Most Crushing Loss: Not receiving an honorary Oscar as a pioneer for her accomplishments in films in both the US and Mexico, especially since the American Hispanic population is on the rise and most Latinos have Mexican ancestry.
Reasons: For one, de Rio was Mexican. Second, she was a bigger star in Hollywood during the silent and Pre-Code eras and mainly spent the rest of her career in Mexico. Also was suspected of Communism since 1934 when she attended a special screening of a Sergei Eisenstein’s ¡Que viva México! with Ramon Novarro and Lupe Velez. Was also associated with people like Diego Rivera, Frida Kahlo, Charles Chaplin and Orson Welles who also had some (perceived) ties to communism. Not to mention, she befriended Eva Peron and the Duke of Windsor. She would later be denied to work in the US for 2 years during the 1950s.
Trivia: Romantically linked to Orson Welles. Was a juror at some international film festivals like Cannes Film Festival (1957), Berlin Film Festival (1962), and San Sebastián Film Festival (1976). Co-founder of the Sociedad Protectora del Tesoro Artistico de México (Society for the Protection of the artistic treasures of Mexico) with the philanthropist Felipe García Beraza that was responsible for protecting buildings, paintings, and other works of art and culture in Mexico. Helped found the Cultural Festival Cervantino in Guanajuato. Help found, lead, and support “Rosa Mexicano” that was meant to protect Mexican actresses and their children. Her Coyoacan “La Escondia” was a popular place for celebrities like Diego Rivera, Frida Kahlo, María Félix, Merle Oberon, David O’Selznick, Jennifer Jones, the Prince Edward, Duke of Windsor and Wallis Simpson, Princess Soraya of Iran and more. Upon her return to Hollywood, Elvis Presley presented her with a bouquet of flowers saying, “Lady, I know exactly who you are. It’s an honor to work with one of the largest and most respected legends of Classic Hollywood. As you will be my mother in the film, I want to ask permission for my ophthalmologist make contact lenses that mimic the color of your eyes.” She took to him and regard him with maternal affection.
132. Joan Blondell
Establishing herself as a brassy blonde during Hollywood’s Pre-Code Era, Joan Blondell enjoyed a long career of appearing in 80 films from Goldiggers of 1933 to Grease.
Personal Life: (1906-1979) Born Rose Joan Blondell in New York City to a vaudeville family. Father was one of the original Katzenjammer Kids. Slept in a property trunk as a baby and made her first stage appearance at 4 months being carried onstage in it. Grew up in Dallas, Texas. Attended what’s now the University of North Texas which was a teacher’s college in Denton, where her mother was an actress. Worked as a fashion model, stage hand, and clerk at a New York store before joining a stock company and performing on Broadway, including a play with James Cagney. Both were discovered by Al Jolson in 1930 and made their first film the same year. Married 3 times with second marriage being to Dick Powell and third to Mike Todd (who ran off with her savings) and had 3 children. Died of leukemia at 73.
Famous for: American actress whose career spanned 5 decades. Appeared in 100 movies and TV productions. Notable roles are Myrtle from Sinner’s Holiday, Mamie from The Public Enemy, Maloney from Night Nurse, Nurse Adams, aka Miss Pinkerton from Miss Pinkerton, Mary Keaton from Three on a Match, Carol from Gold Diggers of 1933, Nan from Footlight Parade, Peggy Revere from Stage Struck, Jenny Blake from Lady for a Night, Aunt Sissy from A Tree Grows in Brooklyn, Zeena Krumbein from Nightmare Alley, Annie Rawlins from The Blue Veil, Peg Costello from Desk Set, Edith from The Opposite Sex, Molly Hays from Angel Baby, Lady Fingers from The Cincinnati Kid, Vi from Grease, and Dolly Kenyon from The Champ.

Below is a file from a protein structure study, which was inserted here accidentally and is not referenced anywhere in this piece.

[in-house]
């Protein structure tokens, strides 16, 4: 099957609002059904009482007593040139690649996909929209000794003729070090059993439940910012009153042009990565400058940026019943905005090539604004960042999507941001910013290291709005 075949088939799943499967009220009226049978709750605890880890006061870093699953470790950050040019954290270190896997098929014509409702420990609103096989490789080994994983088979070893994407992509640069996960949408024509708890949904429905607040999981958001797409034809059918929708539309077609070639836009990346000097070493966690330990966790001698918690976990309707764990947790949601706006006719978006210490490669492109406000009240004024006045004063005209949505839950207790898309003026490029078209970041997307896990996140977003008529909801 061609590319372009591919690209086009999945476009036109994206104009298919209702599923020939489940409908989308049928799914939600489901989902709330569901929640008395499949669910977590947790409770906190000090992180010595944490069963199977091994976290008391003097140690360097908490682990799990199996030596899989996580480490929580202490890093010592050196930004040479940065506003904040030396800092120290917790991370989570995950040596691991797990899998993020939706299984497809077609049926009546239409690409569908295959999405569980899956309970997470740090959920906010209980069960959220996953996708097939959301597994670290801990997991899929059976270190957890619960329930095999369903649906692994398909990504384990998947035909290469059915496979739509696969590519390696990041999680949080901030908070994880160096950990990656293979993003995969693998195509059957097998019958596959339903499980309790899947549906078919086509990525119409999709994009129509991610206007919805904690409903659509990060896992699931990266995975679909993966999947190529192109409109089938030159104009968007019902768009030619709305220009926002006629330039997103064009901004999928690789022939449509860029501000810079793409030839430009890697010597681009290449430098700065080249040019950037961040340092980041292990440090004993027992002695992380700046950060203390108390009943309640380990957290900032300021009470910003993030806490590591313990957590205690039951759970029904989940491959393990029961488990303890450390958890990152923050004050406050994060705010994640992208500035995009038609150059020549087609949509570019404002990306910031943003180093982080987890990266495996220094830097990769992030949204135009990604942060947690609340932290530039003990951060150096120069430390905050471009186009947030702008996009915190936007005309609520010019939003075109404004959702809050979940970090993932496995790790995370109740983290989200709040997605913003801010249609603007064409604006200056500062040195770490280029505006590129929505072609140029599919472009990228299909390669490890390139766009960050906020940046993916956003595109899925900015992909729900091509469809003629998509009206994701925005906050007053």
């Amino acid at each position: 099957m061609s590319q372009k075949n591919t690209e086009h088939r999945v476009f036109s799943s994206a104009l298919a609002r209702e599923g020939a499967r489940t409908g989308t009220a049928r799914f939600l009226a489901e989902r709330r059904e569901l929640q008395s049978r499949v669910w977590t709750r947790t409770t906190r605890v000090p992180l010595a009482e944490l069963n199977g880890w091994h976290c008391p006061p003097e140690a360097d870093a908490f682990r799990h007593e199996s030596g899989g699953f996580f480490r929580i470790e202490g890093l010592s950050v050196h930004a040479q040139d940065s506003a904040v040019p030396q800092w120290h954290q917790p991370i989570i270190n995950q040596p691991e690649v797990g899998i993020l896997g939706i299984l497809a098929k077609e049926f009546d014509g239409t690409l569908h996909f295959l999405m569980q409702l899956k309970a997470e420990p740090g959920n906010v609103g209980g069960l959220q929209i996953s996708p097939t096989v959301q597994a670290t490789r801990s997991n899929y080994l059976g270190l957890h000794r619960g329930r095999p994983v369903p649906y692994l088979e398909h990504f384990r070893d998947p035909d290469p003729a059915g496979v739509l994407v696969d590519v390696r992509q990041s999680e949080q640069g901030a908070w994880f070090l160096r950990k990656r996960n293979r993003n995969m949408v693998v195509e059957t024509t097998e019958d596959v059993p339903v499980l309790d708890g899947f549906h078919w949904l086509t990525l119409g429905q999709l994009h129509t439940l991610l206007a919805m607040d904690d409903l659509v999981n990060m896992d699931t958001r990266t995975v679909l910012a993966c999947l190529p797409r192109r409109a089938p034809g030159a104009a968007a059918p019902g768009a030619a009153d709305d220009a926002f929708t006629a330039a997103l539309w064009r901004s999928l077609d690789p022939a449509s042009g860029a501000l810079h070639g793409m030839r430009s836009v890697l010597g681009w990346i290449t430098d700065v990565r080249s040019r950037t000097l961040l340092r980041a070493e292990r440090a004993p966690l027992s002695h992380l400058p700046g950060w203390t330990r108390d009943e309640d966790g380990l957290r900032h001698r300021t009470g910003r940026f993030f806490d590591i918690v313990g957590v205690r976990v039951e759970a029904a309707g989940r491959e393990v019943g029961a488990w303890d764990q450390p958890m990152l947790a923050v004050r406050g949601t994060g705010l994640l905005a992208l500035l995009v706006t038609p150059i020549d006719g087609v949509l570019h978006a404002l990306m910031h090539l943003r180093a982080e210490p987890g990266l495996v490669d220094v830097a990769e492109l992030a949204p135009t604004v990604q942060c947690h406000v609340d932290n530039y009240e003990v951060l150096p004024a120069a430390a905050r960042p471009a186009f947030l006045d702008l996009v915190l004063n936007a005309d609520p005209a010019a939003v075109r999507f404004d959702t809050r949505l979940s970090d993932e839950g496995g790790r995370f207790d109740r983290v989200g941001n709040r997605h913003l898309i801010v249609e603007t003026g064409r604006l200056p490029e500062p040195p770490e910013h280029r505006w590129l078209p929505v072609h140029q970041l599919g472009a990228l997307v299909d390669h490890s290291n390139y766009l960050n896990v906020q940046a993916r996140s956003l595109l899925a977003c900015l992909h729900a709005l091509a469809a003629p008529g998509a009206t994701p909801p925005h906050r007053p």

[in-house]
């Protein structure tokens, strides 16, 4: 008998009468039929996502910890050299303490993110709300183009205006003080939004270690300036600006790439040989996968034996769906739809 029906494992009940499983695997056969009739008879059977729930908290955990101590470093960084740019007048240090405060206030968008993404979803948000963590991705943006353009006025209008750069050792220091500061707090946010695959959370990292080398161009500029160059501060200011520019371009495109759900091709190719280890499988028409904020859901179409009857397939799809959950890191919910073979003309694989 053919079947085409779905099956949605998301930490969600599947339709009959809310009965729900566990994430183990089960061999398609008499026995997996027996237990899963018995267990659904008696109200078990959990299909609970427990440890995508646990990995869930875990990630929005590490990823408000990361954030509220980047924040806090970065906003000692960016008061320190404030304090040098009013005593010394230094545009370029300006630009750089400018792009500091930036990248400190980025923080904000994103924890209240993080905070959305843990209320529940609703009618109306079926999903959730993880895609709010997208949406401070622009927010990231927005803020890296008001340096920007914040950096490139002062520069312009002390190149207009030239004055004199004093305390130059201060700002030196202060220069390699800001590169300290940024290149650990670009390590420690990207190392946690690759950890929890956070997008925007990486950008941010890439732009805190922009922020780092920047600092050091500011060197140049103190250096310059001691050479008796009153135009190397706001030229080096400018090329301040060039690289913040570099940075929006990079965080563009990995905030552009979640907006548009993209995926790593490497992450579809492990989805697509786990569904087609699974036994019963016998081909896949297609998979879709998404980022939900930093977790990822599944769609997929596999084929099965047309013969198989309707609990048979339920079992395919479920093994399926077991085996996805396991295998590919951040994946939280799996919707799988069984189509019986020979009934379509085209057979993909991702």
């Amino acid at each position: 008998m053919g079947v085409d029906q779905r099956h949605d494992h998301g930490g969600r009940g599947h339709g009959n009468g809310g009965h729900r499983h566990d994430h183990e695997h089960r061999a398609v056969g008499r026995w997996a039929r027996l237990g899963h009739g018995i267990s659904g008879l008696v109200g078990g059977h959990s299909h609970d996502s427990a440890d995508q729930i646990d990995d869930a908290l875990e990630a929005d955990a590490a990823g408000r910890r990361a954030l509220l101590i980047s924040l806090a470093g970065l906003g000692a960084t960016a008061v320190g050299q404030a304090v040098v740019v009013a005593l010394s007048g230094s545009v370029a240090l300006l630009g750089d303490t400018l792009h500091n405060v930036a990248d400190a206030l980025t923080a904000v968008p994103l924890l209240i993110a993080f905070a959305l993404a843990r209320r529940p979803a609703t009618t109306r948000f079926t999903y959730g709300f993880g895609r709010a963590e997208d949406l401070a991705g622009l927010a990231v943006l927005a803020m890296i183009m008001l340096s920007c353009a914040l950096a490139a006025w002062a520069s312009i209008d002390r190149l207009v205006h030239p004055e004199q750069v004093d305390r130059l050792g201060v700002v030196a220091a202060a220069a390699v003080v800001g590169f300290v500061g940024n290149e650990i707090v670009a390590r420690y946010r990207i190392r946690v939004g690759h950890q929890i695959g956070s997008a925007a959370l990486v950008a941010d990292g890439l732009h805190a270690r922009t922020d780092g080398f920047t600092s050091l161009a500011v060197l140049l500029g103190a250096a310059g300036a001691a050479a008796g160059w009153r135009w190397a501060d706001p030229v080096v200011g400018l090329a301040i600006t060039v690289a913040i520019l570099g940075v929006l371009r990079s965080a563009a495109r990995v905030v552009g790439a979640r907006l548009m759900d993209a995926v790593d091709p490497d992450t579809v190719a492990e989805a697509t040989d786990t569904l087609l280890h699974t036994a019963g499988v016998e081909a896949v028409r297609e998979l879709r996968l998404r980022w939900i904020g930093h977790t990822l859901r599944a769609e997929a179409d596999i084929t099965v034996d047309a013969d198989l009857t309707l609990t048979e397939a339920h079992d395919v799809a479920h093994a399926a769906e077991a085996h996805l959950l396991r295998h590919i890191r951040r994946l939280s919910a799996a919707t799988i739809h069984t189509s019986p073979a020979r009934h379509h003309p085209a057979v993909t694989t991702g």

Nominated for: Blondell was nominated for Best Supporting Actress in 1951 for The Blue Veil.
Most Crushing Loss: Not being nominated for Best Supporting Actress in 1945 for A Tree Grows in Brooklyn.
Reasons: Well, she was burned by the competition during her nomination. Also, she was known predominantly as a comic actress. Not to mention, she did a few risqué photos during the Pre-Code era when she established herself as a wisecracking blonde.
Trivia: Under the name Rosebud Blondell, she was 1926 Miss Dallas and placed 4th in the Miss America pageant in Atlantic City, New Jersey. Wrote a novel called Center Door Fancy.
133. Glenda Farrell
Glenda Farrell is best known as the resilient, fast-talking, crime solving reporter Torchy Blane from a series of 1930s films. Her most famous character would later be the inspiration for Nancy Drew and Lois Lane.
Personal Life: (1904-1971) Born in Enid, Oklahoma. Began her acting career with at theatrical company at 7. Made her first film in 1925. Married twice and had a son with first husband Thomas Richards. Married to second husband Dr. Henry Ross for 30 years (who was buried with her). Died of lung cancer at 66.
Famous for: American actress best known as Torchy Blane in a 1930s film series. Notable roles are Olga Stassoff from Little Caesar, Mrs. Black, Prisoner at Checkers Table from Three on a Match, Florence Dempsey from Mystery of the Wax Museum, Missouri Martin from Lady for a Day, Marie from I Am a Fugitive from a Chain Gang, Torchy Blane from Smart Blonde and other films, Jean Fenderson from Prison Break, Mae Blythe Agridowski from Johnny Eager, Regina Rush from The Talk of the Town, Hazel Bixby from I Love Trouble, Maude Snodgrass from Susan Slept Here, Mrs. Nesbit from The Girl in the Red Velvet Swing, Mrs. Winston from Secret of the Incas, and Mrs. Mueller from Middle of the Night.